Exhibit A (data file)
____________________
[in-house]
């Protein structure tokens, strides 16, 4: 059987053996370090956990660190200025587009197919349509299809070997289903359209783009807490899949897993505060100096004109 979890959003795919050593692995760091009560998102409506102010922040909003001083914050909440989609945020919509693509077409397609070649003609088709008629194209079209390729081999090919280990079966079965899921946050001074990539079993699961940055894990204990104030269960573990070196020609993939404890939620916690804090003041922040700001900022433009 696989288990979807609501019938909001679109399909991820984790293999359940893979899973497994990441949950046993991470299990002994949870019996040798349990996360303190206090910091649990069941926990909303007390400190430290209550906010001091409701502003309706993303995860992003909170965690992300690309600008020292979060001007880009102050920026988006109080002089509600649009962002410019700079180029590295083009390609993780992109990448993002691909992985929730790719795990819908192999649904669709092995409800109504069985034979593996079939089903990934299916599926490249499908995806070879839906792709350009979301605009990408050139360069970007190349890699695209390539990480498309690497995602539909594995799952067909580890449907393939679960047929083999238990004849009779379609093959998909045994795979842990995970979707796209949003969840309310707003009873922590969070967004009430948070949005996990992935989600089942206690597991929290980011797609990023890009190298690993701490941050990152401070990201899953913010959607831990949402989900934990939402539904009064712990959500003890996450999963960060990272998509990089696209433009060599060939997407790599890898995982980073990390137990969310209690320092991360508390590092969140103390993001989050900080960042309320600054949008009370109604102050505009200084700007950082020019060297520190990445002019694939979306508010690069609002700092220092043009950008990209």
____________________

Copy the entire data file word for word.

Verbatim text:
[in-house]
């Protein structure tokens, strides 16, 4: 059987053996370090956990660190200025587009197919349509299809070997289903359209783009807490899949897993505060100096004109 979890959003795919050593692995760091009560998102409506102010922040909003001083914050909440989609945020919509693509077409397609070649003609088709008629194209079209390729081999090919280990079966079965899921946050001074990539079993699961940055894990204990104030269960573990070196020609993939404890939620916690804090003041922040700001900022433009 696989288990979807609501019938909001679109399909991820984790293999359940893979899973497994990441949950046993991470299990002994949870019996040798349990996360303190206090910091649990069941926990909303007390400190430290209550906010001091409701502003309706993303995860992003909170965690992300690309600008020292979060001007880009102050920026988006109080002089509600649009962002410019700079180029590295083009390609993780992109990448993002691909992985929730790719795990819908192999649904669709092995409800109504069985034979593996079939089903990934299916599926490249499908995806070879839906792709350009979301605009990408050139360069970007190349890699695209390539990480498309690497995602539909594995799952067909580890449907393939679960047929083999238990004849009779379609093959998909045994795979842990995970979707796209949003969840309310707003009873922590969070967004009430948070949005996990992935989600089942206690597991929290980011797609990023890009190298690993701490941050990152401070990201899953913010959607831990949402989900934990939402539904009064712990959500003890996450999963960060990272998509990089696209433009060599060939997407790599890898995982980073990390137990969310209690320092991360508390590092969140103390993001989050900080960042309320600054949008009370109604102050505009200084700007950082020019060297520190990445002019694939979306508010690069609002700092220092043009950008990209």